ABA Journal

Administrative Law

1118 ABA Journal Administrative Law articles.

Biden executive orders affect Trump policies challenged in lawsuits

Executive orders, memoranda and proclamations signed by President Joe Biden on Wednesday aim to repeal many Trump administration policies that had been challenged in lawsuits.

Supreme Court will decide legality of work requirements for Medicaid recipients

The U.S. Supreme Court on Friday agreed to decide whether the U.S. Department of Health and Human Services lawfully authorized Arkansas and New Hampshire to test work requirements for Medicaid recipients.

Judge who forced child into lockup, traded F-words with defendant, loses retention bid

A Cook County, Illinois, judge shown on video forcing a child into a holding cell is only the second judge in the county to lose a retention bid since 1990. Judge Jackie Portman-Brown fell short of the 60% “yes” vote needed to retain her seat.

Afternoon Briefs: Judge requires report disclaimer; $2.1B baby powder verdict allowed to stand

Judge requires disclaimer in cop commission report

U.S. District Judge John Bates of the District of Columbia has said President Donald Trump’s national commission on policing can’t release a report…

Trump administration wins only 36% of time before GOP-appointed judges in agency rule challenges, study finds

Going before judges appointed by GOP presidents hasn’t helped President Donald Trump much in agency matters, a new study has found.

Afternoon Briefs: Judge orders sweep for undelivered ballots; Chamber of Commerce worries US is ignoring injunction

Judge orders postal sweep for undelivered ballots

U.S. District Judge Emmet Sullivan of Washington, D.C., has ordered the U.S. Postal Service to sweep 12 key postal districts for undelivered ballots…

Census Bureau announces end to population count after Supreme Court action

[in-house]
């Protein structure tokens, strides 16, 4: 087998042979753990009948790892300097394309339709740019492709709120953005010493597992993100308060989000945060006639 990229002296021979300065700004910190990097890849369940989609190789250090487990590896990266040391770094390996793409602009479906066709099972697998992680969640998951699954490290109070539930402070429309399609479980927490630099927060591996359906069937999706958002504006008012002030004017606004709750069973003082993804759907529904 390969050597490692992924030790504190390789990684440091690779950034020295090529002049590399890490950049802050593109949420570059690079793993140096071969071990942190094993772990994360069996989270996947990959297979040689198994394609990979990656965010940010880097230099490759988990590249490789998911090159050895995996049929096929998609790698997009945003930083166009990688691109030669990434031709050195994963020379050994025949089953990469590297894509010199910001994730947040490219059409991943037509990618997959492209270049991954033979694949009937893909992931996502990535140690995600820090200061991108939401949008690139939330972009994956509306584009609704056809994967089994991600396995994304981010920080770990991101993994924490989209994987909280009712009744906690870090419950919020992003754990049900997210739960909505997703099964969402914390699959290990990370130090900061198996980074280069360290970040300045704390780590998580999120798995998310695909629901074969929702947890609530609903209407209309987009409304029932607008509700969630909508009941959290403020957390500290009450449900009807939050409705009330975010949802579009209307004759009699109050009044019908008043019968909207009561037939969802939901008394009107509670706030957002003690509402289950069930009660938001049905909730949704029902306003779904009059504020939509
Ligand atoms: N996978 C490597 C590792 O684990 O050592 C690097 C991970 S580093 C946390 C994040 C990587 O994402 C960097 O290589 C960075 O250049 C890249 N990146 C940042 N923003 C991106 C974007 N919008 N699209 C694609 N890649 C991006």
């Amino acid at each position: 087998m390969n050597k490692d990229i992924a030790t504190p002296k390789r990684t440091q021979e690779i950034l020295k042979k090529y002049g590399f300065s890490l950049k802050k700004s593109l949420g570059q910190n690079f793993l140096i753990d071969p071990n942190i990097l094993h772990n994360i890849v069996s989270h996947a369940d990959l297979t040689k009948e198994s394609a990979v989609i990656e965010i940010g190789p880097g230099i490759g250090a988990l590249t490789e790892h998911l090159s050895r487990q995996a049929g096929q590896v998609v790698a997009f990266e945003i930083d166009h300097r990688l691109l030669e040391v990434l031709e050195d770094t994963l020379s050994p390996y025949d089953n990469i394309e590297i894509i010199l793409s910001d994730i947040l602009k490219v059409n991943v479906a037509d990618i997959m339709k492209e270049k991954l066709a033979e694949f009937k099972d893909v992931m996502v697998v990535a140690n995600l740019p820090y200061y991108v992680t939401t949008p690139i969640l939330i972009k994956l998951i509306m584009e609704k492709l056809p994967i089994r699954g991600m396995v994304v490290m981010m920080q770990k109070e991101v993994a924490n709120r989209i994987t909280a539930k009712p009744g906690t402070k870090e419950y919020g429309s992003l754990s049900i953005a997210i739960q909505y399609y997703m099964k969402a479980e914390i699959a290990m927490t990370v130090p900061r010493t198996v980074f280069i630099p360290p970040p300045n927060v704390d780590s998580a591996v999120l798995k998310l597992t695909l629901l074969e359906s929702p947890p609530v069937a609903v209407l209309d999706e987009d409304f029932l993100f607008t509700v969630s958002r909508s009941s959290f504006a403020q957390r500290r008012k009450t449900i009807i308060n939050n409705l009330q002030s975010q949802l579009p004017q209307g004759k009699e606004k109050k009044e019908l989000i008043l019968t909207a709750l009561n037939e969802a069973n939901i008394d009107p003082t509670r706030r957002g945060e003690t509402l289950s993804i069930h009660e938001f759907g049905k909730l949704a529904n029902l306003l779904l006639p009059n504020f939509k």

The U.S. Census Bureau ended its 2020 count Thursday after the U.S. Supreme Court allowed an end to data collection.

Barrett won’t give her opinion on ‘contentious matter’ of climate change

Are climate change and global warming happening? U.S. Supreme Court nominee Judge Amy Coney Barrett said she wouldn't comment on the "contentious matter" at her confirmation hearing Wednesday.

Afternoon Briefs: DOJ admits sticky note mistake; DA’s wife-hiring plot conviction mostly overturned

Scanned sticky notes on Michael Flynn documents altered dates, DOJ admits

The Department of Justice has acknowledged that FBI agents’ sticky notes weren’t removed from documents before they were scanned…

Afternoon Briefs: SCOTUS moves quickly in census case; judge stops policing commission work

Supreme Court expedites case on census count

The U.S. Supreme Court is moving quickly in a case challenging President Donald Trump’s decision to exclude from the census count immigrants who…

Afternoon Briefs: State files 100th lawsuit challenging Trump policies; 2 more firms reverse pay cuts

California files 100th suit against Trump administration

California and 21 other states have filed a lawsuit challenging a Trump administration rule that curtails the scope of environmental reviews conducted to…

Afternoon Briefs: BigLaw firm eases pay cuts; virtual law firm expands into US

Katten Muchin partly restores pay

Katten Muchin Rosenman has trimmed pay cuts announced in April. The firm had cut pay by up to 20% for lawyers and business professionals…

In ‘defiant stance’ after Supreme Court ruling, US will reject new DACA applications

The Trump administration is limiting the program that deferred deportation for some younger immigrants as it reviews a loss in the U.S. Supreme Court.

Does DACA decision let Trump refuse to enforce US laws? Law prof who talked to White House thinks so

President Donald Trump is taking an expansive view of presidential power that apparently relies on the views of a Bush administration lawyer who wrote the memo used to justify waterboarding.

US drops plan to revoke visas of foreign students taking all online classes after Harvard and MIT sue

The Trump administration has dropped plans to revoke visas of foreign college students who are taking all online courses this fall, a federal judge announced on Tuesday.

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